• Search field is not autofocused. Therefore, users have to take one hand off the keyboard and place it on the mouse to select the search field and then awkwardly start typing search term with the other hand
  • Autosuggestion algorithm has a strange tendency to favour packages that are no longer receiving updates
  • The final flaw is that you'd only need to hover the wrong suggestion to be taken to its page. It is quite natural to hover as you have one hand on the mouse already. This seems to create a feedback loop for the training algorithm that amplifies the initial erroneous guess.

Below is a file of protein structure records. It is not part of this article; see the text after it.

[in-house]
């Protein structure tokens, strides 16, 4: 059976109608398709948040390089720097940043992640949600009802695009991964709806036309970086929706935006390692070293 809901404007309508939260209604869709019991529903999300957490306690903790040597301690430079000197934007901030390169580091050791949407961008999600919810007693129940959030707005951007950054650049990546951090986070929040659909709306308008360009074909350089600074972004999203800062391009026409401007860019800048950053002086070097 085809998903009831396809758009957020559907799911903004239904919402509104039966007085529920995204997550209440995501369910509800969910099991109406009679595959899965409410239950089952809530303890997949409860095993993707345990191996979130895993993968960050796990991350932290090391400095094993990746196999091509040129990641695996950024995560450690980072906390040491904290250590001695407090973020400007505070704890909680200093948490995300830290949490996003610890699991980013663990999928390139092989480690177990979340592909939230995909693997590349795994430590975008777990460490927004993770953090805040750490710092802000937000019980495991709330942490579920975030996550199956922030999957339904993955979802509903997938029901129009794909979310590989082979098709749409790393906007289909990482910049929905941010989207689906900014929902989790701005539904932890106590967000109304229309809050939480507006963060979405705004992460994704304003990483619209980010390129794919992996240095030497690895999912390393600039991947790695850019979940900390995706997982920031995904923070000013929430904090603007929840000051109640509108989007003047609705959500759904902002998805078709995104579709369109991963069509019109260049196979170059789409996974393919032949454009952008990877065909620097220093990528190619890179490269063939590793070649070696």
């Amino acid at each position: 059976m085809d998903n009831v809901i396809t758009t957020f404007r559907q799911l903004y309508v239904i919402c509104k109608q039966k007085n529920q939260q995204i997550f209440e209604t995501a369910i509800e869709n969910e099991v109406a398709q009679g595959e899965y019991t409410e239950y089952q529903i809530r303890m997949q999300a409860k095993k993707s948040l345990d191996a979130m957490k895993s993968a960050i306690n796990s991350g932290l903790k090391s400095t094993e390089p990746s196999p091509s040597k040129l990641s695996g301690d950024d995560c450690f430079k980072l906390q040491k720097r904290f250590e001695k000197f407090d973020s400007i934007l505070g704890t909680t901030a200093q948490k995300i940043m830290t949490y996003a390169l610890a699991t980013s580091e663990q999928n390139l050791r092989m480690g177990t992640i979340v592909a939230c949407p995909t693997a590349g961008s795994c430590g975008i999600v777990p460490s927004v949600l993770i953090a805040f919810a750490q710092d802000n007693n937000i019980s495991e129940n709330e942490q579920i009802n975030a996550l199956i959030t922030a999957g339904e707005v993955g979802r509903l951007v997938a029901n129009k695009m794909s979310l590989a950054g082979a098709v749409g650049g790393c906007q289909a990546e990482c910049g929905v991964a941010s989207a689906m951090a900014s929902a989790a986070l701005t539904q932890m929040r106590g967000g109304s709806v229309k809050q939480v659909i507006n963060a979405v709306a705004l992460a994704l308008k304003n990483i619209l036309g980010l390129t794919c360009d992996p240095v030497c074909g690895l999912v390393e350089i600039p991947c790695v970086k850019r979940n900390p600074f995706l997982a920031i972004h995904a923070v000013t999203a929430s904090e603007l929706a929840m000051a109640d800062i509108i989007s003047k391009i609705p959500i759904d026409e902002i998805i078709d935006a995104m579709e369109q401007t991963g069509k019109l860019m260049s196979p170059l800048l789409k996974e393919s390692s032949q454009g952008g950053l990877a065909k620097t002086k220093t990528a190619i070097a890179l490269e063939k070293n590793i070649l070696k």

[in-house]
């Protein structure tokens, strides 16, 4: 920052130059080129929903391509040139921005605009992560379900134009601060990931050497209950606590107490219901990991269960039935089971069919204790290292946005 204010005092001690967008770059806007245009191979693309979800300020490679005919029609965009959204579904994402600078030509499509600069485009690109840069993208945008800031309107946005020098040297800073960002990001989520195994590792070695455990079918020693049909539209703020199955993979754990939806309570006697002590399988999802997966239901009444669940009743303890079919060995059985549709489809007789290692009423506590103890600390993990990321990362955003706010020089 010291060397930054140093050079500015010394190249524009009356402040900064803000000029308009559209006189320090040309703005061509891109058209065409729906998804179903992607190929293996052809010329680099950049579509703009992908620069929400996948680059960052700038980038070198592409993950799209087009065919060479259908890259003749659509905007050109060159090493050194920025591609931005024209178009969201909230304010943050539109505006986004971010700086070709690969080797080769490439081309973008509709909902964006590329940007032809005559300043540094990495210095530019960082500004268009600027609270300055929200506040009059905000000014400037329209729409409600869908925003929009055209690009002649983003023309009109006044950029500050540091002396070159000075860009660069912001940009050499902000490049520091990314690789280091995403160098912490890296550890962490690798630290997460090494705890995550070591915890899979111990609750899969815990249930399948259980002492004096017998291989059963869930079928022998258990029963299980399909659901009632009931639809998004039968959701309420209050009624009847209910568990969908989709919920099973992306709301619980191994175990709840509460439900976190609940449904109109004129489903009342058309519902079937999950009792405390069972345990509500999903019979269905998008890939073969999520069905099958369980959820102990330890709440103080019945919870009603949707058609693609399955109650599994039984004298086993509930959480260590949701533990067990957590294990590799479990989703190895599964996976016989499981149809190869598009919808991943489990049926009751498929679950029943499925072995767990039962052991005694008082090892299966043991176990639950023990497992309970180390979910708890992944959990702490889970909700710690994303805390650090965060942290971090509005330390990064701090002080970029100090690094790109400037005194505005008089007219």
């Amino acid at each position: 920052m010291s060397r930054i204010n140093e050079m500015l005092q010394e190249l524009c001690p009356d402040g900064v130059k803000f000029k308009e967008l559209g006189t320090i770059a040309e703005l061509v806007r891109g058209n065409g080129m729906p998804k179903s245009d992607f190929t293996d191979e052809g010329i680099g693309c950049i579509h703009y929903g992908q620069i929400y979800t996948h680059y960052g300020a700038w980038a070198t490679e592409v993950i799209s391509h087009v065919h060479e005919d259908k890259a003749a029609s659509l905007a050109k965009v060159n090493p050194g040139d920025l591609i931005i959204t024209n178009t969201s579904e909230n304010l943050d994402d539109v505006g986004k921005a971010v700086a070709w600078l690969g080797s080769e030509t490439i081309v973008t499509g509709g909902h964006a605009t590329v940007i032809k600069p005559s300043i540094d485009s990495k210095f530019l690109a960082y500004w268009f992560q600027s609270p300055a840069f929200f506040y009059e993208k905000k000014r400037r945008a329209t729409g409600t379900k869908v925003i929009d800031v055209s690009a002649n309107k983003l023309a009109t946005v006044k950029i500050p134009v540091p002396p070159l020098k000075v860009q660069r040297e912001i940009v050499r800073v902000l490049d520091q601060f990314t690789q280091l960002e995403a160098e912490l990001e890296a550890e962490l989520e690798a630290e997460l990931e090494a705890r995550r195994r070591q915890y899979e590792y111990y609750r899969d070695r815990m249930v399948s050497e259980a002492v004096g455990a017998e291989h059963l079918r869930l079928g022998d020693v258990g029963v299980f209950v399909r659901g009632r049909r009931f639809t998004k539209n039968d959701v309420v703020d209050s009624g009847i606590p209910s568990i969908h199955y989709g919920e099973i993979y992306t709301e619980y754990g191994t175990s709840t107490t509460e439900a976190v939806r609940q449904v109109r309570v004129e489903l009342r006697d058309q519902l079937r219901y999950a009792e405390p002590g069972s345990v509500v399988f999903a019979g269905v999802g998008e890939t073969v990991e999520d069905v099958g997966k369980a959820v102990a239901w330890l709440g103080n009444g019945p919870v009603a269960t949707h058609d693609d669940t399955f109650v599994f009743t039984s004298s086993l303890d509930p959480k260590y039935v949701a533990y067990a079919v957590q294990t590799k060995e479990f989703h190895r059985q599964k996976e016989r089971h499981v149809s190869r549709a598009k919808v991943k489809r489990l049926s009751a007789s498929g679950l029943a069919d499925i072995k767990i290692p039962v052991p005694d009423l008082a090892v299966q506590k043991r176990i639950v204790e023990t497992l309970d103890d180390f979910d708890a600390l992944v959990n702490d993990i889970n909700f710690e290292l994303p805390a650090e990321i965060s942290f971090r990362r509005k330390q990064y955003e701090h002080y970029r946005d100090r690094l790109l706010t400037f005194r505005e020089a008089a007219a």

I think, it is a massive issue for such a critical piece of internet infrastructure that NPM has become. Please share, repost, tweet, spread the word about this story so it would get fixed as soon as possible. Longer term, zombie packages should be identified and NPM users should be made aware of this issue (especially if they have zombie packages in their dependencies). It might be a gargantuan task but a necessary one for the NPM ecosystem to remain healthy.